Planets smashed to smithereens near supermassive black holes
The fat, doughnut-shaped clouds of dust that surround about half of supermassive black holes could be the remnants of planets and asteroids that have smashed into each other at incredible speeds.
An international team of astronomers says the mysterious clouds of dust could have the same cause as the so-called zodiacal dust in our own solar system, which is known to originate from collisions between solid bodies such as asteroids and comets.
Their theiry proposes that the central regions of galaxies contain not only black holes and stars but also planets and asteroids. Collisions between these rocky objects would occur at speeds as high as 1,000 km per second, progressively shattering them into microscopic dust.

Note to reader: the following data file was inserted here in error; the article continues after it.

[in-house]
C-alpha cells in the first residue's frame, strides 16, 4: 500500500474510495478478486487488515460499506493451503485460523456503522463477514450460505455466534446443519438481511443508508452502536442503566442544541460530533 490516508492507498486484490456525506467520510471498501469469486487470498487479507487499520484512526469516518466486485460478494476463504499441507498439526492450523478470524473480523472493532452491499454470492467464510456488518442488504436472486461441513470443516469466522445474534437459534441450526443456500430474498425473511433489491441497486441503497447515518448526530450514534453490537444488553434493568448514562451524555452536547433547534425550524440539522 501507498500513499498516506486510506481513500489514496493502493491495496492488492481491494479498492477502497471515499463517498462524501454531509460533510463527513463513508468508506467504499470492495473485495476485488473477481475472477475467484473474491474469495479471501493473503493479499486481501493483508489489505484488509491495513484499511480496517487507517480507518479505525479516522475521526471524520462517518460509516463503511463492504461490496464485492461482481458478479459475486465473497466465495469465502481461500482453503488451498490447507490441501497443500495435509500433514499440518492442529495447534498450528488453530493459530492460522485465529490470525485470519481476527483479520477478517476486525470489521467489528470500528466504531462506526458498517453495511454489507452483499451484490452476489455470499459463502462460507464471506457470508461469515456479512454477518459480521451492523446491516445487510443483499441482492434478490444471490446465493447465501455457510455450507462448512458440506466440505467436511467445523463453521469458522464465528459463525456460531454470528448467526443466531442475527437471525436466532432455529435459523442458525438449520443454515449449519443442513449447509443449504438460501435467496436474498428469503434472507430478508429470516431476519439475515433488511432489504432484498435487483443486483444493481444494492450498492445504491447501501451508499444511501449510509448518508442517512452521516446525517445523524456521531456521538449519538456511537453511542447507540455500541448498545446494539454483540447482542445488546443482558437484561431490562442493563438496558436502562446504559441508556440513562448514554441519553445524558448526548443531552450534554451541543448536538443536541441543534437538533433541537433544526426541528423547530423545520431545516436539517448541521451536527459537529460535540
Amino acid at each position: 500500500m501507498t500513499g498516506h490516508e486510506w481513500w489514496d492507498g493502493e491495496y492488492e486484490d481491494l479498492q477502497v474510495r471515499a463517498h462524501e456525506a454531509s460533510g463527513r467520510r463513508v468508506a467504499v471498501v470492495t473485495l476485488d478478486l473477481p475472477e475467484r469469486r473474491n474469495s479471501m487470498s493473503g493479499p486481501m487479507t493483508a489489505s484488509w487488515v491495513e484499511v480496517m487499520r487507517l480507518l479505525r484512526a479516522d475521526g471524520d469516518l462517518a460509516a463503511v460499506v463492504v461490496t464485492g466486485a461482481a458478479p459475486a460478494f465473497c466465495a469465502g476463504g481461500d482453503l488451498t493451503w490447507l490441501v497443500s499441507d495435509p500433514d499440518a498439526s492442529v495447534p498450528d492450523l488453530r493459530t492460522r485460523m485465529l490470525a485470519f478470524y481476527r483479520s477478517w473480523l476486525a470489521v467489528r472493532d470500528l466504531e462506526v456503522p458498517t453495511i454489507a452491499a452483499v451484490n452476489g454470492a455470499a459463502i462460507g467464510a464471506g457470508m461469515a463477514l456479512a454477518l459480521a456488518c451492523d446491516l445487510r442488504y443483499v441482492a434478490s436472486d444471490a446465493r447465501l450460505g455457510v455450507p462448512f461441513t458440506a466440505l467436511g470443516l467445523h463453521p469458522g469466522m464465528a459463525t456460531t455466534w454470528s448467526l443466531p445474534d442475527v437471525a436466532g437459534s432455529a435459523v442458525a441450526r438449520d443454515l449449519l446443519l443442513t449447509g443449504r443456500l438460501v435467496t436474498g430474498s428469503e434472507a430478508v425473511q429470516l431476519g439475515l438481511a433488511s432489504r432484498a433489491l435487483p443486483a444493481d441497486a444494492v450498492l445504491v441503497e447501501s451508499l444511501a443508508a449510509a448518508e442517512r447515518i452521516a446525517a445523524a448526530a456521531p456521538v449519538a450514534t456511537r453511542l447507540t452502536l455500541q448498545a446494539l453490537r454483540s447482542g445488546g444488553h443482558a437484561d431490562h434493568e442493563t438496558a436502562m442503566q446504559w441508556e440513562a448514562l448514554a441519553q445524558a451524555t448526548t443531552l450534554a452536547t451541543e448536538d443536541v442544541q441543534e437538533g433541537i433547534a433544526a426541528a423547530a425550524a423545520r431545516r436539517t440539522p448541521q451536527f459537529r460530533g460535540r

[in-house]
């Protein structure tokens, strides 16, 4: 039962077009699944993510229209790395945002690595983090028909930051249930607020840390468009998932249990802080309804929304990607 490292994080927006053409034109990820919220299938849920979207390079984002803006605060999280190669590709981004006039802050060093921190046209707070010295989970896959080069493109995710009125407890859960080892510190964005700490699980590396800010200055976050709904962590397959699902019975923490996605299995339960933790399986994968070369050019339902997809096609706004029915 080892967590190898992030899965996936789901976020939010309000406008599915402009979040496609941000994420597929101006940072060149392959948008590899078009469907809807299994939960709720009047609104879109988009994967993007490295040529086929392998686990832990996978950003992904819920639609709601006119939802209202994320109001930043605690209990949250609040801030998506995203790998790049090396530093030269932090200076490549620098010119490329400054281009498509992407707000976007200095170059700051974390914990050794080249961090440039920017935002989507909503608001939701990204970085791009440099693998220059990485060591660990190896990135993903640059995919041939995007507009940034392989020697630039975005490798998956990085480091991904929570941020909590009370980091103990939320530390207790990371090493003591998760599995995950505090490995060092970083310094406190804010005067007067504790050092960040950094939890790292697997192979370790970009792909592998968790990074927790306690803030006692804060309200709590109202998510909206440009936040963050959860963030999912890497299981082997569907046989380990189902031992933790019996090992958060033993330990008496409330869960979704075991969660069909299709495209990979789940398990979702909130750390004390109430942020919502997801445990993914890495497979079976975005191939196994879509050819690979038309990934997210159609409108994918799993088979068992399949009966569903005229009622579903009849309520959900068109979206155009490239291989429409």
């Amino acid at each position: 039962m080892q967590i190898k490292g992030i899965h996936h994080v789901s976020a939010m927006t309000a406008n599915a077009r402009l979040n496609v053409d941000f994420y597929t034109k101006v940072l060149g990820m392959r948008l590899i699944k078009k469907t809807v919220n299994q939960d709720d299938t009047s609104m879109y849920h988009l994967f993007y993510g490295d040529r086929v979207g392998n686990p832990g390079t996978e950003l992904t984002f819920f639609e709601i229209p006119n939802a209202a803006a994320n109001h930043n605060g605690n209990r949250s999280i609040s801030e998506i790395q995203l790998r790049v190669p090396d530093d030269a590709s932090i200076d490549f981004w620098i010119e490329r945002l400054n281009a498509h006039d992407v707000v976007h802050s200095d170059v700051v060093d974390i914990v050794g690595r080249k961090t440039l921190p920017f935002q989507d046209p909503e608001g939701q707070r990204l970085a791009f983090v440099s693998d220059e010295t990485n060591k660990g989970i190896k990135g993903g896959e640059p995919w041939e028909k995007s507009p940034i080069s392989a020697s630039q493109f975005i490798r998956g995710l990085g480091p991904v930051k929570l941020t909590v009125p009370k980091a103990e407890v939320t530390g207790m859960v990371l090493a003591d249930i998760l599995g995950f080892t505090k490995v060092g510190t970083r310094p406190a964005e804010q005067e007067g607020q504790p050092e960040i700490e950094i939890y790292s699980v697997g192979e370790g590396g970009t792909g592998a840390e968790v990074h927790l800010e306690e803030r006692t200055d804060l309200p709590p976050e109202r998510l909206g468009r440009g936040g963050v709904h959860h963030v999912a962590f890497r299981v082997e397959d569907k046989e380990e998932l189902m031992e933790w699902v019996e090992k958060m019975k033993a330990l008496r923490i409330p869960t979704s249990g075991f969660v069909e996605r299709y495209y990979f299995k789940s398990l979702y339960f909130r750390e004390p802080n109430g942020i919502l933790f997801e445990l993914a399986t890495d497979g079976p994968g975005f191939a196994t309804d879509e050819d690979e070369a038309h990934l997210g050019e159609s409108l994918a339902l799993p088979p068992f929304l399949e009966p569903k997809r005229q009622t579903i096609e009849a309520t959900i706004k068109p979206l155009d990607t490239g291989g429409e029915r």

"Too bad for life on these planets, but on the other hand the dust created in this way blocks much of the harmful radiation from reaching the rest of the host galaxy,” says Dr Sergei Nayakshin of the University of Leicester.
"This in turn may make it easier for life to prosper elsewhere in the rest of the central region of the galaxy."
Nayakshin believes that understanding the origin of the dust near black holes is important in our models of how the black holes grow and how exactly they affect their host galaxies.
"We suspect that the supermassive black hole in our own galaxy, the Milky Way, expelled most of the gas that would otherwise turn into more stars and planets," he says.
"Understanding the origin of the dust in the inner regions of galaxies would take us one step closer to solving the mystery of the supermassive black holes."